Next week we focus on efficiency and a more sophisticated system.
There is a plan to build a bridge over the river Guadiana, to connect Alcoutim, on the Portuguese side, and Sanlucar de Guadiana on the Spanish side. We wonder if the bridge is a good idea. Because we adore the undisturbed beauty and silence of this place. Will it help these little towns? We are concerned that this bridge will not bring them the desired economic development. Then it would just be a waste of money, spoiling all that makes this place special.
The silent call of the Guadiana
A strong flood takes the sailing ship from the mouth of the river Guadiana, under the bridge near the cities Vila Real and Ayamonte, about 15 miles all the way up to Alcoutim and Sanlucar.
A sailor arrives here when the flood stream starts slowing down to a nice flow. You feel the calm, the peace here. Time to anchor. Easy, because the Guadiana has plenty good anchor grounds.
The village of Alcoutim has about 1000 inhabitants, Sanlucar about 400. Both places are located ‘at the end of the country’. Or even at the end of Europe. Well, at least it feels that way. Our Portuguese friends all see Alcoutim as the ultimate place of peace and silence in Portugal. They come here, over the little roads, and for them this area is the place to be. The Portuguese and Spanish tourists come to these far ends to enjoy the silence, the handful of friendly restaurants and bars and the idea to retreat in case you need a real still, buzz free holiday at end of the world.
You can kayak, swim, make a small river cruise. If you want to go to the town on other side of the river, you ask the man of the ferry boat to take you there.
There is also a cable from the one to the other side. Great for hikers. The Portuguese and Spanish walks are fabulous all year round, not in the least because of the undisturbed landscape and silence.
Our “Ya” is staying here in winter. For decades, there has been a small sailors population of some 50 sailing boats depending on these villages for their services. Each village has a small dockside, which guarantees an international ambience.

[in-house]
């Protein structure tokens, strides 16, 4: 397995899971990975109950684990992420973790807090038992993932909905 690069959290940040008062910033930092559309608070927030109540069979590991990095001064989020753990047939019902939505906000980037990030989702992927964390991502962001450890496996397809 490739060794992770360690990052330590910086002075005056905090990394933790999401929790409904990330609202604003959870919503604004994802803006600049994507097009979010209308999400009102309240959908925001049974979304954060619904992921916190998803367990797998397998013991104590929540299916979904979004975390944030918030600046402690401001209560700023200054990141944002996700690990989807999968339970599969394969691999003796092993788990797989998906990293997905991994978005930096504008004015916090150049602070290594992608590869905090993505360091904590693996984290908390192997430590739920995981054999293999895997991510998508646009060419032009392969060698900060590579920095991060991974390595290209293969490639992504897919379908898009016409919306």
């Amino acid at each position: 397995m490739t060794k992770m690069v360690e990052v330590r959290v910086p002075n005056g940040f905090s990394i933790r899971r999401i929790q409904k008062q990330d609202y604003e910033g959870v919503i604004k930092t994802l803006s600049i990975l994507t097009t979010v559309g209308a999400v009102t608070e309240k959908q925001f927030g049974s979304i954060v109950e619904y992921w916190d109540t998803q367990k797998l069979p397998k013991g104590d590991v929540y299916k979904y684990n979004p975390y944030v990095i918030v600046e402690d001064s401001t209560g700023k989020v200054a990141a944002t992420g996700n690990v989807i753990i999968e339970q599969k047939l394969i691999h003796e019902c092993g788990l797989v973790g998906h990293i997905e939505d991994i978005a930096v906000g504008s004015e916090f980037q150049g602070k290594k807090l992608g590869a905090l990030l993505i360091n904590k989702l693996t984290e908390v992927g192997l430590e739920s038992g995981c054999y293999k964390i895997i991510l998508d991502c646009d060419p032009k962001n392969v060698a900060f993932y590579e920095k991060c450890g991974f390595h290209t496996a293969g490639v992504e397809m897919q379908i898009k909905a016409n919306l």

We like our walks here. The area around Alcoutim and Sanlucar is quiet. As long as we’ve been here, the silence is broken only by the occasional motorboat, a single car passing by, roosters crowing, birds singing, a barking dog and people talking. When the sun shines sometimes there’s music from people playing instruments, alone or together.
Once every three year there is a bridge during the Festival do Contrabando (Smuggler’s Festival). Small scale theatres, arts and artisans on both sides and a temporary bridge connecting the villages. This attracts lots of tourists.
Now, the Portuguese and Spanish local administration have made plans to build a bridge between the villages. This could help connect both sides. With a car it would take 10 minutes from village to village, instead of an hour. But which local would want that? If you would want to just cross the river, you can also go by ferry. This takes 10 minutes if you include the waiting. In general, there seems to be little exchange between the people of the two villages. The only ones crossing the border seem to be the sailors. There is one Spanish commuter regularly going up and down, and there are tourists, mostly hikers, crossing over by the ferry boat.
The sparsely populated rural areas on both sides would not generate a lot of traffic. There is already a bridge over the Guadiana in the north (near Mertola), and one in the south (near Castro Marim), both about 30 km away. Sanlucar could benefit from the fire brigade and the health services in Alcoutim, if there wouldn’t be institutional and language barriers to be bridged first.
We are asking ourselves: who is really going to benefit from this bridge. Will there be economic development because of the bridge? From what sectors? There’s hiker’s tourism, some small scale agriculture, no mining or other industry. So, tourism might be one of the viable sectors. But then the question is: what do tourists want? We think the tourist who come to this kind of remote area wants good food, nice walks and a pleasant environment.
The sound of a pleasant environment
A pleasant environment. Now we sailors and hikers get interested. Especially Peter, as an environmental scientist. He did a small ‘sound check on the spot’, as follows. He made a 10 seconds movie on a popular hiking trail. Just a random movie, so under the film you here the silence, with a footstep, some buzzing flies and a bird. This film-and-sound is recorded some 800 meters from where the bridge might be projected. We expect it will be a bridge with two lanes, with cars passing at 80 to 100 km per hour. So, then Peter put the noise of this kind of road under the same film-and-sound. Here under you see and hear the result.